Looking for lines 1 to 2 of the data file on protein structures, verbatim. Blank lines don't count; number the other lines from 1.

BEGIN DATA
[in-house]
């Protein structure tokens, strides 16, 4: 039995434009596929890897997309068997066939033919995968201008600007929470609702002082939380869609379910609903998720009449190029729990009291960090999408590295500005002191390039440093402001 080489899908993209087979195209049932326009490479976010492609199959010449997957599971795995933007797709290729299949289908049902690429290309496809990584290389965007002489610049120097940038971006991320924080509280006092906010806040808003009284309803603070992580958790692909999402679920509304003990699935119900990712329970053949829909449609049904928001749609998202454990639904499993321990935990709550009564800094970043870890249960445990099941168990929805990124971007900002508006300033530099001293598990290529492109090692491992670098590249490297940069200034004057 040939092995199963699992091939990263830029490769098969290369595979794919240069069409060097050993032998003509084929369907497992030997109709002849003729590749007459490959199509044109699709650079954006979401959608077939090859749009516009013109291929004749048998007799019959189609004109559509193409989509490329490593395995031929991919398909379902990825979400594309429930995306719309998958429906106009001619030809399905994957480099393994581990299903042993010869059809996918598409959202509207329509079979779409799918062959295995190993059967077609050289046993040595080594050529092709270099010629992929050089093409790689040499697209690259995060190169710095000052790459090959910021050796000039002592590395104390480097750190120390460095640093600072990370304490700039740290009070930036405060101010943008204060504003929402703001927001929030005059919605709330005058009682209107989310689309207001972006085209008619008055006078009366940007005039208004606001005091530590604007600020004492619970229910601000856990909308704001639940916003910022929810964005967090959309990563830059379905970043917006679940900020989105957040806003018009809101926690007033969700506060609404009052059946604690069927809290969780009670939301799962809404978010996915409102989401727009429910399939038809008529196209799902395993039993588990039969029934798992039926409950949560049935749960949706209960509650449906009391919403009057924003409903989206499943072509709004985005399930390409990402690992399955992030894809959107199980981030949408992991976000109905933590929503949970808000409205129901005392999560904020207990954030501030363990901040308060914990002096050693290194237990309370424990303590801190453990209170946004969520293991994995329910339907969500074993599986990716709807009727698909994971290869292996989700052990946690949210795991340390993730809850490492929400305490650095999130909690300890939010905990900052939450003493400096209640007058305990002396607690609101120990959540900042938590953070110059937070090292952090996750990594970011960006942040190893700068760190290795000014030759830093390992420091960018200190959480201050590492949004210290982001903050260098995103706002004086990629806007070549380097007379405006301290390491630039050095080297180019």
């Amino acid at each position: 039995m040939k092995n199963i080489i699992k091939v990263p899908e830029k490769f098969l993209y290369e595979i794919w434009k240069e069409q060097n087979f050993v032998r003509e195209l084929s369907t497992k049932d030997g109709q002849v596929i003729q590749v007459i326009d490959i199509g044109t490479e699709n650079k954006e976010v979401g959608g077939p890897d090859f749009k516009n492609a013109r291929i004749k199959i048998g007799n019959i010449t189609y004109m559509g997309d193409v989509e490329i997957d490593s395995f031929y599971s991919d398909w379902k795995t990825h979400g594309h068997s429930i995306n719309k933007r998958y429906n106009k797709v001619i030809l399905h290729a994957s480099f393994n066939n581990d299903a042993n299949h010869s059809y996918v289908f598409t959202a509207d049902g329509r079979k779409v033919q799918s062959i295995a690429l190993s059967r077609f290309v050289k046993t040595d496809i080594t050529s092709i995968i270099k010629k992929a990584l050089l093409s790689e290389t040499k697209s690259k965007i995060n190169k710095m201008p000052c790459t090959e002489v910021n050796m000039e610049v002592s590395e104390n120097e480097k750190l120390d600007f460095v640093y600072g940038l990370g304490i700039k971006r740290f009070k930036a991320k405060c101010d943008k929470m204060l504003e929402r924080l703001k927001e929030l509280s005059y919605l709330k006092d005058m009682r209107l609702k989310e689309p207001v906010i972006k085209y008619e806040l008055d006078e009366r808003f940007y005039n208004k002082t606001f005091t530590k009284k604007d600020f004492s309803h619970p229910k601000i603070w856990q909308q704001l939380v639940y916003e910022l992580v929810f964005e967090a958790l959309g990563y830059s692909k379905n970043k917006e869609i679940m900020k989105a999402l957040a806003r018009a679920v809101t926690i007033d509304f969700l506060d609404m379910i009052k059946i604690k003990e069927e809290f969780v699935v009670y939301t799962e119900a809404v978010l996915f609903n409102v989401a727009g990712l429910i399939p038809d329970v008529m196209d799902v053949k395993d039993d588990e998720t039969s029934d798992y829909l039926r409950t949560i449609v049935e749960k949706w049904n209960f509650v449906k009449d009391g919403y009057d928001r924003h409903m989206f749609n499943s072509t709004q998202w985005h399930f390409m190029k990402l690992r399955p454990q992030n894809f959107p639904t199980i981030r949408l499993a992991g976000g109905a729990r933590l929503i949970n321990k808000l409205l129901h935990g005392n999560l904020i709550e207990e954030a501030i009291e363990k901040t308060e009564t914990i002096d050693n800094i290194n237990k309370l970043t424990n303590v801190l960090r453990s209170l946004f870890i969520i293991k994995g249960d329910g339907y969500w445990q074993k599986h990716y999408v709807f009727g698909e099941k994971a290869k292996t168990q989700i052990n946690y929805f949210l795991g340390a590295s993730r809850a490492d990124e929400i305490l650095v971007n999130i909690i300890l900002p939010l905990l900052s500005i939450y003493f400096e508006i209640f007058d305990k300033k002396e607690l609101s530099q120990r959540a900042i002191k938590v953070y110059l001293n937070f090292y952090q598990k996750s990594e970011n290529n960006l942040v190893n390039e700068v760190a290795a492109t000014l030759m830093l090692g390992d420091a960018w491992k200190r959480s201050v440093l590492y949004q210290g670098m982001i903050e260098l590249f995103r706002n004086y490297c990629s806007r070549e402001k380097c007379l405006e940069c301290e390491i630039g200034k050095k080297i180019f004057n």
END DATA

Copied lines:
[in-house]
């Protein structure tokens, strides 16, 4: 039995434009596929890897997309068997066939033919995968201008600007929470609702002082939380869609379910609903998720009449190029729990009291960090999408590295500005002191390039440093402001 080489899908993209087979195209049932326009490479976010492609199959010449997957599971795995933007797709290729299949289908049902690429290309496809990584290389965007002489610049120097940038971006991320924080509280006092906010806040808003009284309803603070992580958790692909999402679920509304003990699935119900990712329970053949829909449609049904928001749609998202454990639904499993321990935990709550009564800094970043870890249960445990099941168990929805990124971007900002508006300033530099001293598990290529492109090692491992670098590249490297940069200034004057 040939092995199963699992091939990263830029490769098969290369595979794919240069069409060097050993032998003509084929369907497992030997109709002849003729590749007459490959199509044109699709650079954006979401959608077939090859749009516009013109291929004749048998007799019959189609004109559509193409989509490329490593395995031929991919398909379902990825979400594309429930995306719309998958429906106009001619030809399905994957480099393994581990299903042993010869059809996918598409959202509207329509079979779409799918062959295995190993059967077609050289046993040595080594050529092709270099010629992929050089093409790689040499697209690259995060190169710095000052790459090959910021050796000039002592590395104390480097750190120390460095640093600072990370304490700039740290009070930036405060101010943008204060504003929402703001927001929030005059919605709330005058009682209107989310689309207001972006085209008619008055006078009366940007005039208004606001005091530590604007600020004492619970229910601000856990909308704001639940916003910022929810964005967090959309990563830059379905970043917006679940900020989105957040806003018009809101926690007033969700506060609404009052059946604690069927809290969780009670939301799962809404978010996915409102989401727009429910399939038809008529196209799902395993039993588990039969029934798992039926409950949560049935749960949706209960509650449906009391919403009057924003409903989206499943072509709004985005399930390409990402690992399955992030894809959107199980981030949408992991976000109905933590929503949970808000409205129901005392999560904020207990954030501030363990901040308060914990002096050693290194237990309370424990303590801190453990209170946004969520293991994995329910339907969500074993599986990716709807009727698909994971290869292996989700052990946690949210795991340390993730809850490492929400305490650095999130909690300890939010905990900052939450003493400096209640007058305990002396607690609101120990959540900042938590953070110059937070090292952090996750990594970011960006942040190893700068760190290795000014030759830093390992420091960018200190959480201050590492949004210290982001903050260098995103706002004086990629806007070549380097007379405006301290390491630039050095080297180019």